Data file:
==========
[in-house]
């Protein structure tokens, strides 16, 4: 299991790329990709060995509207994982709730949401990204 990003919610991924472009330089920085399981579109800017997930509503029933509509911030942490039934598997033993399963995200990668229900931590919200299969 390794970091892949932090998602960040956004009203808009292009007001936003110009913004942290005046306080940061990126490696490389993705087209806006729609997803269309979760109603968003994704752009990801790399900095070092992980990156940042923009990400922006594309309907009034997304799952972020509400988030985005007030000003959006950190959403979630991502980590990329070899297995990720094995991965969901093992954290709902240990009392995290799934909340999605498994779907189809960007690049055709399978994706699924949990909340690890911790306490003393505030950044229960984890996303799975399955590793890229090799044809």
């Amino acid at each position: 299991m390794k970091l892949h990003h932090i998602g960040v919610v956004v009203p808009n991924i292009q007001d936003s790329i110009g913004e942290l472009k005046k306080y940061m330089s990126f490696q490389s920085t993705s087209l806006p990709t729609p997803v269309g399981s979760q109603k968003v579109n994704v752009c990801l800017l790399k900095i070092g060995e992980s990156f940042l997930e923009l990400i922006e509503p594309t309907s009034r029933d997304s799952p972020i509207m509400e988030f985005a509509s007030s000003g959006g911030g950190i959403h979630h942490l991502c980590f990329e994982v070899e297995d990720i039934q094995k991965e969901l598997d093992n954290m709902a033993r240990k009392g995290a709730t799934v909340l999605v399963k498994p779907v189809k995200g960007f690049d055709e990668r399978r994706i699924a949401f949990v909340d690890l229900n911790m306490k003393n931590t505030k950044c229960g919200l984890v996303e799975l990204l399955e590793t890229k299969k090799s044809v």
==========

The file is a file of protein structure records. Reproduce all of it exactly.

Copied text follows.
[in-house]
């Protein structure tokens, strides 16, 4: 299991790329990709060995509207994982709730949401990204 990003919610991924472009330089920085399981579109800017997930509503029933509509911030942490039934598997033993399963995200990668229900931590919200299969 390794970091892949932090998602960040956004009203808009292009007001936003110009913004942290005046306080940061990126490696490389993705087209806006729609997803269309979760109603968003994704752009990801790399900095070092992980990156940042923009990400922006594309309907009034997304799952972020509400988030985005007030000003959006950190959403979630991502980590990329070899297995990720094995991965969901093992954290709902240990009392995290799934909340999605498994779907189809960007690049055709399978994706699924949990909340690890911790306490003393505030950044229960984890996303799975399955590793890229090799044809």
């Amino acid at each position: 299991m390794k970091l892949h990003h932090i998602g960040v919610v956004v009203p808009n991924i292009q007001d936003s790329i110009g913004e942290l472009k005046k306080y940061m330089s990126f490696q490389s920085t993705s087209l806006p990709t729609p997803v269309g399981s979760q109603k968003v579109n994704v752009c990801l800017l790399k900095i070092g060995e992980s990156f940042l997930e923009l990400i922006e509503p594309t309907s009034r029933d997304s799952p972020i509207m509400e988030f985005a509509s007030s000003g959006g911030g950190i959403h979630h942490l991502c980590f990329e994982v070899e297995d990720i039934q094995k991965e969901l598997d093992n954290m709902a033993r240990k009392g995290a709730t799934v909340l999605v399963k498994p779907v189809k995200g960007f690049d055709e990668r399978r994706i699924a949401f949990v909340d690890l229900n911790m306490k003393n931590t505030k950044c229960g919200l984890v996303e799975l990204l399955e590793t890229k299969k090799s044809v």